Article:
One-Minute Video Template for Digital Activism

Creating a compelling video is crucial to any political or activism campaign. But how do you do that? Is there some secret formula? Actually, there is. It’s the same messaging formula I use every day in my marketing business and teach throughout the Digital Activism course. It’s based on the Human Action Model. In this post, I’ll explain exactly how to adapt it to a one-minute video that can be used on social media and in digital ads.

“Tell me the facts and I’ll learn. Tell me the truth and I’ll believe. But tell me a story and it will live in my heart forever.”

Native American Proverb

I write quite a bit about storytelling and how important it is for content creation. In a one-minute video, you don’t have a lot of time to develop characters or present a hero’s journey. You need to capture attention and get straight to the point. Also, your goal isn’t simply to get people to watch the video. You want them to take action. For these reasons, there’s a very specific idea pattern that has been proven over and over to work.

But first, why one minute? There’s nothing particularly magical about one minute. But there are a couple of guidelines to know about. On the short end, 15 seconds is the limit for interstitial (non-skippable) ads on platforms like YouTube and Facebook. For our purposes, that’s too short. The other guideline is roughly two minutes. That’s a bit long for most advertisements and difficult to hold people’s attention for that long. One minute tends to be a good target but it’s not a hard limit so, for example, 62 seconds isn’t a problem.

The Hook (0-5 Seconds)

This is BY FAR the most important segment of your video. You have about 3-5 seconds to grab the viewer’s attention and convince them to watch the rest of the video. Don’t waste a single second of it by introducing yourself. Remember, nobody cares about you. You need to set the hook immediately by creating a sense of unease and making your case for change. This is where you focus on a pain point that you want to fix.

Spend the first 3-5 seconds of your video by presenting the pain point. It’s impossible to overstate how important these first few seconds are. Examples:

  • “We’ve never spent more money on our schools yet proficiency scores have never been lower.”
  • “Despite the lowest crime rate in a century, some people want to restrict your gun rights.”
  • “Spending in the town of [blank] has increased 50% in ten years and they want to raise your taxes again.”

Shared Vision (5-20 Seconds)

Once you have presented the problem, you need to describe a shared vision for a better future. Simply pointing out how bad things are isn’t generally good enough. You need to show people what life would look like if that pain were gone. Think of this as a journey. The hook was “point A,” or the starting point. The shared vision is “point B,” or the destination.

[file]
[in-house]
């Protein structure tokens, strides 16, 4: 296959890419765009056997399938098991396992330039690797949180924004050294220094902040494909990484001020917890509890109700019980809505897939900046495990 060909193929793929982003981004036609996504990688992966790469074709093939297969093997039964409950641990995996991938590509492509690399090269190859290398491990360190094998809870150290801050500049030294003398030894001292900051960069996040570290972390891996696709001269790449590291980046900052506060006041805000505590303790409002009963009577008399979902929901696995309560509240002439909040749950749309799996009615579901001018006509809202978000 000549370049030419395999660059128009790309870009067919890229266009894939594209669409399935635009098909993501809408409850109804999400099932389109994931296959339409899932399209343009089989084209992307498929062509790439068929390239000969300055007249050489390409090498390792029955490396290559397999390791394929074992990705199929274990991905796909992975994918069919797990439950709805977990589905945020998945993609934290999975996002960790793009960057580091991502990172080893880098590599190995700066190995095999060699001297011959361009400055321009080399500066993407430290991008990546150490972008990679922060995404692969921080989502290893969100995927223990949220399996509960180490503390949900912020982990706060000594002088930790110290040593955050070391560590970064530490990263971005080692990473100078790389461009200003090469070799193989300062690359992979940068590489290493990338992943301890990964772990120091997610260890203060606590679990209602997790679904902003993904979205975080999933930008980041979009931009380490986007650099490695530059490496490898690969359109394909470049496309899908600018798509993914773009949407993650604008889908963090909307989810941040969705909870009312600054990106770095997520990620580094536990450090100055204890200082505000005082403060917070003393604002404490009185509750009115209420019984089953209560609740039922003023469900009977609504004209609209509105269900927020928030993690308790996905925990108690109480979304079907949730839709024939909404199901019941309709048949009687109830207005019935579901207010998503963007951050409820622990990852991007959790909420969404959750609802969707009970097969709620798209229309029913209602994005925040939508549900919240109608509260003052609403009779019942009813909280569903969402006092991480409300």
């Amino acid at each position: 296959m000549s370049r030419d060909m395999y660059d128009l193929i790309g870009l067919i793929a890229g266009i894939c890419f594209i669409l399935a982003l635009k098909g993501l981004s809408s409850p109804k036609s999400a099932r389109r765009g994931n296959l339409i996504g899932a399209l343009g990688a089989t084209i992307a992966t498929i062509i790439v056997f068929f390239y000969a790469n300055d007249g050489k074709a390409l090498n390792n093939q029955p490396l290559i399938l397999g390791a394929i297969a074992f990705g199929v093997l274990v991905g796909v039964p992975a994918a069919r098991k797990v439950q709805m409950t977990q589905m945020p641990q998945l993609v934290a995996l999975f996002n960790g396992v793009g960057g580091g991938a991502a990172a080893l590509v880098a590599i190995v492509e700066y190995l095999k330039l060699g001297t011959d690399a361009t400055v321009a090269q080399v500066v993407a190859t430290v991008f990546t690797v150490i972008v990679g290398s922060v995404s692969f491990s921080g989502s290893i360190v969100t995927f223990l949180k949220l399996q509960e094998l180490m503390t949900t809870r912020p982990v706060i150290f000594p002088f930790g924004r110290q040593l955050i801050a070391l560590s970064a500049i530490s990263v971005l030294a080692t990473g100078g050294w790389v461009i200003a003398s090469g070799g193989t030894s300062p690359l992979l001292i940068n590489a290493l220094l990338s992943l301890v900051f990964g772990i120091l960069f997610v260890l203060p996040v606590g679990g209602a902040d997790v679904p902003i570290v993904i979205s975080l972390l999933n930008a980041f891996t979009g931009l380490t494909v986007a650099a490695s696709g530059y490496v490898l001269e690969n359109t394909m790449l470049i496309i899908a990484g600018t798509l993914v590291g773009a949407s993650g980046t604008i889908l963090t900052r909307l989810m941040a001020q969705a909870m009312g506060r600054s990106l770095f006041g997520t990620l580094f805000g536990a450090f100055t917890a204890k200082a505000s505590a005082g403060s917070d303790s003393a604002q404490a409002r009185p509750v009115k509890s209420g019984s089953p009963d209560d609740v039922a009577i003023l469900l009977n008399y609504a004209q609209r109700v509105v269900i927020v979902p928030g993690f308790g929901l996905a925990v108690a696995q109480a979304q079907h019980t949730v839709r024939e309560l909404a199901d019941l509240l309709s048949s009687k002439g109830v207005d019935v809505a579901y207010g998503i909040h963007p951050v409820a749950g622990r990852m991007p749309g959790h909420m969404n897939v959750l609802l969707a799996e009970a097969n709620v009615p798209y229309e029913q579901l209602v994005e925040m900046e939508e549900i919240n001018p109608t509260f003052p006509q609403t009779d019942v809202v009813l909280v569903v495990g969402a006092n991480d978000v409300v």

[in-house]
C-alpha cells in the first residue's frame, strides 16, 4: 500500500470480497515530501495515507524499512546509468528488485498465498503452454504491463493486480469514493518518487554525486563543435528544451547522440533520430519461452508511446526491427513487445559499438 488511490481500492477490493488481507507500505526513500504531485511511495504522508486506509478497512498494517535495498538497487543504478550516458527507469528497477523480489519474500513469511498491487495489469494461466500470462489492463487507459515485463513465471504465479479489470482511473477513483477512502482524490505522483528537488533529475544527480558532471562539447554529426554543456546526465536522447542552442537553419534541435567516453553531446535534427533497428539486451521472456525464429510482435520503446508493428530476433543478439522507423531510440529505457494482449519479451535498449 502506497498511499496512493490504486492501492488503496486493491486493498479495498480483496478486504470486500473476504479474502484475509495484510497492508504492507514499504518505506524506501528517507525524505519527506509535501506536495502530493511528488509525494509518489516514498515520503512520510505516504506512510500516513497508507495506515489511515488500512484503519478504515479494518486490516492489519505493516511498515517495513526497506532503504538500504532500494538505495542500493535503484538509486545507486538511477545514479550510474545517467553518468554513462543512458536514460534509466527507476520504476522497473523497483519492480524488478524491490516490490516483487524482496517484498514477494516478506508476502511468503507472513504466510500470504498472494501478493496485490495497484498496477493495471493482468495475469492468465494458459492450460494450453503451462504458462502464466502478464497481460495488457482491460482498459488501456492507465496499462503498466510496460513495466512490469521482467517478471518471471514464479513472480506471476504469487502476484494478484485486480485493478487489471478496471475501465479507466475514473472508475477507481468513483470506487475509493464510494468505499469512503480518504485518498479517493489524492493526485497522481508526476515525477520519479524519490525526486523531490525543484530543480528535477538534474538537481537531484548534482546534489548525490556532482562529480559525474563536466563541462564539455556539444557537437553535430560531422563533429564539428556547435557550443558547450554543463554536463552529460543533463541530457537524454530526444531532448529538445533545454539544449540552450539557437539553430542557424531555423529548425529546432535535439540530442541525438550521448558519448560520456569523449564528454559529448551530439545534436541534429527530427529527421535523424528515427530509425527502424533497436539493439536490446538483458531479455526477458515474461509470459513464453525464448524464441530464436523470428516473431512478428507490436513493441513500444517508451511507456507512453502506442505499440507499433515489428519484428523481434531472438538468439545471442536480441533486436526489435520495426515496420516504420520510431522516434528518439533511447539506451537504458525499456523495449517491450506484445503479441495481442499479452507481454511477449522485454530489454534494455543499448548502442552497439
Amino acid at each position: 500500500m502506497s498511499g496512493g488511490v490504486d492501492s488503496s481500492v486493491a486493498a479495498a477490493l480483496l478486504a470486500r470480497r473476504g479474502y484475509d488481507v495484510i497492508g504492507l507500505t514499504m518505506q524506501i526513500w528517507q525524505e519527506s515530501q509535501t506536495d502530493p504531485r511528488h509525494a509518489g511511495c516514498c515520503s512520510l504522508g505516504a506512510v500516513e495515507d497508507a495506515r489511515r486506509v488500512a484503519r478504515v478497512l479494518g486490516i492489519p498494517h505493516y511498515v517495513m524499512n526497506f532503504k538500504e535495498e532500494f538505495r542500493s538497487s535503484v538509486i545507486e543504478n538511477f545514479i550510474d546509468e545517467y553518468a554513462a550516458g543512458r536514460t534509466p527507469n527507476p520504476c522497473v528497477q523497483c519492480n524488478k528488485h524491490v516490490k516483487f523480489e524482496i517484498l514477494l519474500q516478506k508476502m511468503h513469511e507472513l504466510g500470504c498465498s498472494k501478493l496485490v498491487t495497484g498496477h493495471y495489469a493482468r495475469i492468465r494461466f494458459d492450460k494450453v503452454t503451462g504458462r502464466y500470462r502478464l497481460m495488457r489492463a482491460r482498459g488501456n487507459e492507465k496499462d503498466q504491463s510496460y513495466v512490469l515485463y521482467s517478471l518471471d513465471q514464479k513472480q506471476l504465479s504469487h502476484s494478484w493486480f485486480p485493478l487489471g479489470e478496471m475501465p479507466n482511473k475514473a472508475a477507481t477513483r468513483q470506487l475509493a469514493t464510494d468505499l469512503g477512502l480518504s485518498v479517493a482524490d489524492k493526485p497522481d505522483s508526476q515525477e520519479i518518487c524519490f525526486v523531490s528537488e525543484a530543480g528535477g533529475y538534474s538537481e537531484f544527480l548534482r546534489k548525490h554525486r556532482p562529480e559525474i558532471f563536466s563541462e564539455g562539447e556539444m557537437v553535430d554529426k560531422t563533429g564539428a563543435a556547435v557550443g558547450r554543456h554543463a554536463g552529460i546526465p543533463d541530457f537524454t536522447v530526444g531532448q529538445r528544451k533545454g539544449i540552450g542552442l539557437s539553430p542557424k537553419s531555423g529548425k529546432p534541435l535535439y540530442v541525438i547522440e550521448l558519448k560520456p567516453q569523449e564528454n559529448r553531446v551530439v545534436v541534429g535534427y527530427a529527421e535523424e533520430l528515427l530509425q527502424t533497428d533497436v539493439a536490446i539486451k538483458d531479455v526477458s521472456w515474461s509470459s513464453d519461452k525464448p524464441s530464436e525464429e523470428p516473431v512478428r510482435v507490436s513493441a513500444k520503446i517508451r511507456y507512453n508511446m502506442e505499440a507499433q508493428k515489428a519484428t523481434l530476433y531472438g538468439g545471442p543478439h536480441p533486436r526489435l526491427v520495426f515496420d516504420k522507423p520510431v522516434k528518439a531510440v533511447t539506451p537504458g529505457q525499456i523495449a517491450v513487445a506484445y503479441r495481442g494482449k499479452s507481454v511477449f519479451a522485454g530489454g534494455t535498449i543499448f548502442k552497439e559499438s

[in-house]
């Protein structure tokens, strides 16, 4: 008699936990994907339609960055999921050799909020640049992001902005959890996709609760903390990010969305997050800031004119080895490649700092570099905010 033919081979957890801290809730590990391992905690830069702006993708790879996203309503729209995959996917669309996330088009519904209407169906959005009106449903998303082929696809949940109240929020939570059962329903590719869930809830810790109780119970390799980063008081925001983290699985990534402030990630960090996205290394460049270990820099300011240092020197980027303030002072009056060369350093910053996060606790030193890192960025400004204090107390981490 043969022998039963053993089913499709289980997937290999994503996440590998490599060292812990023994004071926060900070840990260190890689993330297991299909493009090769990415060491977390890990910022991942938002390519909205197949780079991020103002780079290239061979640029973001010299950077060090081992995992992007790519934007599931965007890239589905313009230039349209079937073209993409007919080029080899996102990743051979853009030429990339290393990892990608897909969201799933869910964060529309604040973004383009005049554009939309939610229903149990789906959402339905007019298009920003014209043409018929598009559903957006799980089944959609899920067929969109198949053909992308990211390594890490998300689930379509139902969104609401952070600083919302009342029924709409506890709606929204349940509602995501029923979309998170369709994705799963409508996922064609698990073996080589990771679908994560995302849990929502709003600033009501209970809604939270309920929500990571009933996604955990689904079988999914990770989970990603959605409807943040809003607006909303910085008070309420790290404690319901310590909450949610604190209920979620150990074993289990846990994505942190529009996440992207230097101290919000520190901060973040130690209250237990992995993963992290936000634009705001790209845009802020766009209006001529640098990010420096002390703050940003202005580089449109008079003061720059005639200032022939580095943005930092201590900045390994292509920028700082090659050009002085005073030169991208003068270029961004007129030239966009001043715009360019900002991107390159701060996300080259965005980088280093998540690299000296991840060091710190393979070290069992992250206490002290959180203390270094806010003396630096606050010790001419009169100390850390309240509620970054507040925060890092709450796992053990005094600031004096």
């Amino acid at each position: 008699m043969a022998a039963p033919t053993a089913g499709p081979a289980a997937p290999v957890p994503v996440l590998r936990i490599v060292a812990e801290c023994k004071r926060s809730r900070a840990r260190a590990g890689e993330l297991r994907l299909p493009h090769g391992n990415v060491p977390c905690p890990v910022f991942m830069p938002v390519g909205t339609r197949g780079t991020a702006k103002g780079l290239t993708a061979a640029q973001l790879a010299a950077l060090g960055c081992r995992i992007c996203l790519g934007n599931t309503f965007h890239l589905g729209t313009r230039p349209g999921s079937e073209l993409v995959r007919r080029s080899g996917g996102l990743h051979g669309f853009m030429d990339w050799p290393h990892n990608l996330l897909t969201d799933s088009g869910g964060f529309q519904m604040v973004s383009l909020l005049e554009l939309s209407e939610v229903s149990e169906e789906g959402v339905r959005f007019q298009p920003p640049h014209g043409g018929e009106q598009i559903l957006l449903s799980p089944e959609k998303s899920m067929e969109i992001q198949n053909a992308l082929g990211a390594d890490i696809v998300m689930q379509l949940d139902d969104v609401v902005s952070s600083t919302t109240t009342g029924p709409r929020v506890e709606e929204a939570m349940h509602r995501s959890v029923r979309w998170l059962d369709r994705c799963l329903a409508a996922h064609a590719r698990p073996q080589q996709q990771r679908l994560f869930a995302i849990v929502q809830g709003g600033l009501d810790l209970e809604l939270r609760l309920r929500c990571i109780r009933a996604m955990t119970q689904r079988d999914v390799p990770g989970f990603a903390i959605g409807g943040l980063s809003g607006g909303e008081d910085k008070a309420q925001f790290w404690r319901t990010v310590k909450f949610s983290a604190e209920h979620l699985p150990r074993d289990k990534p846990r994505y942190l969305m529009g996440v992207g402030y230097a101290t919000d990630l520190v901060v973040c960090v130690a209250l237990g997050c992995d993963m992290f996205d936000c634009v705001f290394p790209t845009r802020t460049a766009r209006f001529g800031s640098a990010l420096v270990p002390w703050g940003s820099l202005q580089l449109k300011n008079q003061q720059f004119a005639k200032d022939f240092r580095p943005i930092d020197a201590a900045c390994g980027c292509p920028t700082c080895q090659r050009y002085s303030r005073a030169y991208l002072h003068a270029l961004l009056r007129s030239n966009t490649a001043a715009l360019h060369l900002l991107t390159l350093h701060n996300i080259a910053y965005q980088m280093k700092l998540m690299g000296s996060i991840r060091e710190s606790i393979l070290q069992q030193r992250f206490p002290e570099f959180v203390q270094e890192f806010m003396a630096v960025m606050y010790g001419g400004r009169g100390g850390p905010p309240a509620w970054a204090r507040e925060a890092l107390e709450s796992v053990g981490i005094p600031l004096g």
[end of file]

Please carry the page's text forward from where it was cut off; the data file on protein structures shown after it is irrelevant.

This section should last until roughly the 20-second mark of the video.

Path Forward (20-50 Seconds)

Now you finally get to talk about yourself! The third step in the human action model is to present a reasonable path forward and describe how you plan to make that happen. Introduce yourself and provide the concrete steps and/or policies you will support in order to reach the shared vision. Don’t waste time here bragging or listing your qualifications unless you have some particularly relevant skills or experiences. They should be so obviously valuable that you don’t even need to explain why. If you need to explain, it’s too complicated and you should just leave it out.

This is the longest chunk of the video and runs approximately 30 seconds until the 50-second mark.

Call to Action (50-60 Seconds)

If someone has made it this far into your video, you’ve done a good job at articulating your vision. It probably means the viewer is receptive to joining the cause and it’s crucial to give them a place to direct that energy. How you decide to do that is up to you. You could ask them to donate, volunteer, subscribe, etc. But it should be a specific action that provides you with a concrete conversion event. For example, calls to action like “visit my website” or “learn more” are weak and non-specific. People are very unlikely to follow through and you’re even less likely to earn any benefits from them.

Conclusion

These are simply guidelines and the timeframes listed are not etched in stone. However, as mentioned, those first 3-5 seconds are crucial. Feel free to use this as a starting framework and adapt to your specific needs and personality. This progression has proven successful over decades of sales and marketing to be the most effective sequence for persuasion.

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